Jazz at Lincoln Center Orchestra: Toronto, February 1, 2011
February 1, 2011
If big band fans relish their enjoyment of musical artistry, then the 15-piece Jazz at Lincoln Center Orchestra (JLCO) would have to be on their shortlist. The venerable Massey Hall was appropriately sold out for this performance of the current Vitoria Suite (Emarcy, 2010) tour. Not even the threat of a major regional snow storm could keep people away. The Suite gets its name from the city in the Basque region of Spain where Wynton Marsalis and the band frequently tour as part of their busy road schedule. The musicians have developed a clear appreciation for the local jazz festival, as well as the city.
The relaxed and always sharp-looking band kicked things off with the fast-swinging "Mendizorrotza Swing," the 12th and last movement of the recording, that parallels a 12-bar blues. Other selections from the Vitoria Suite included the 3/4 "Tree of Freedom," and "Jason and Jasone," with Victor Goines using his clarinet to depict the two kids from the song's title at play.
If the JLCO originally focused mainly on the Duke Ellington and Louis Armstrong traditions, it has certainly broadened its musical horizons as well spread the wealth of arrangements amongst its talented musicians. Trombonist Chris Crenshaw led a rendition of "Bearden (The Block)," after African-American artist and writer Romare Bearden, the melody starting out with the trombone section, supported by the saxophones contributing deep moods. It eventually slid into a tasteful ballad solo by Goines, on tenor sax. The next image of the collage was a bit reminiscent of a rhythmic hand-clapping and foot-stomping clip from Marsalis' earlier Blood On The Fields (Sony, 1997) project. Later, in the spirit of a recent tour to Cuba, bassist Carlos Henriquez added some Afro-Cuban clavé and cha-cha-cha textures with "2-3's Adventure." Ted Nash's take on Thelonious Monk's "Skippy" showed how these musicians were able to tackle an admittedly criss-crossing tune with precision.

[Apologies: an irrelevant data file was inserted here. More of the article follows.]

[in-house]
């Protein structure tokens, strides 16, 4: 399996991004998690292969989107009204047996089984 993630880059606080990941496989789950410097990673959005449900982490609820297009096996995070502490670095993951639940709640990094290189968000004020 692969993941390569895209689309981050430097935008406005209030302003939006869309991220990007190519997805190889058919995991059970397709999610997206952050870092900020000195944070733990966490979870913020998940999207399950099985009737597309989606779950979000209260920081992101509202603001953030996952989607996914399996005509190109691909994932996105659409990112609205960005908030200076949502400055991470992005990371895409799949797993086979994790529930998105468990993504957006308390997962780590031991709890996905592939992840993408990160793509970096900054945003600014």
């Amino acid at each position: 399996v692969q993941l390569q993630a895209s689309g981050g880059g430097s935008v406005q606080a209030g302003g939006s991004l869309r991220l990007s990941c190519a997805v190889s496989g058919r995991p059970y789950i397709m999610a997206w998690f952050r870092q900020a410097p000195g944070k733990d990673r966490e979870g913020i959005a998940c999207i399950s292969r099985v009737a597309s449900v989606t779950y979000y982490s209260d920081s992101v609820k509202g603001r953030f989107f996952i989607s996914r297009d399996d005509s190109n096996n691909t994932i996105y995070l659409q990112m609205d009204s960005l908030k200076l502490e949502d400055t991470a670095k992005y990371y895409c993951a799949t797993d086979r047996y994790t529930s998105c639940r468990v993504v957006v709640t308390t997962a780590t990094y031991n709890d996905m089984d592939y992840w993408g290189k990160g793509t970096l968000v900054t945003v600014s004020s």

For a connection to a classic orchestra, Count Basie's "I Left My Baby (Standing In The Back Door Crying)" was complemented by Crenshaw, showcasing his blues vocal talents with the saxophones in the background, anchored by the rhythm section. Trumpeter Marcus Printup followed with a spirited solo, Henriquez emphasizing the chords and followed by a distinctively emotional contribution from tenor saxophonist Walter Blanding, Jr.
The last piece was trombonist Vincent Gardner's arrangement of Chick Corea's "Matrix." An added original touch found the rhythm section continuing to play as the rest of the band left the stage, rather than the show coming to a complete stop. Marsalis eventually came back for an encore, swinging next to pianist Dan Nimmer, as the audience was treated to a quartet close.
The JLCO proved, during its Toronto performance, that it is healthily continuing to expand its repertoire into new territory, while inspiring musicians to reach for big band virtuosity.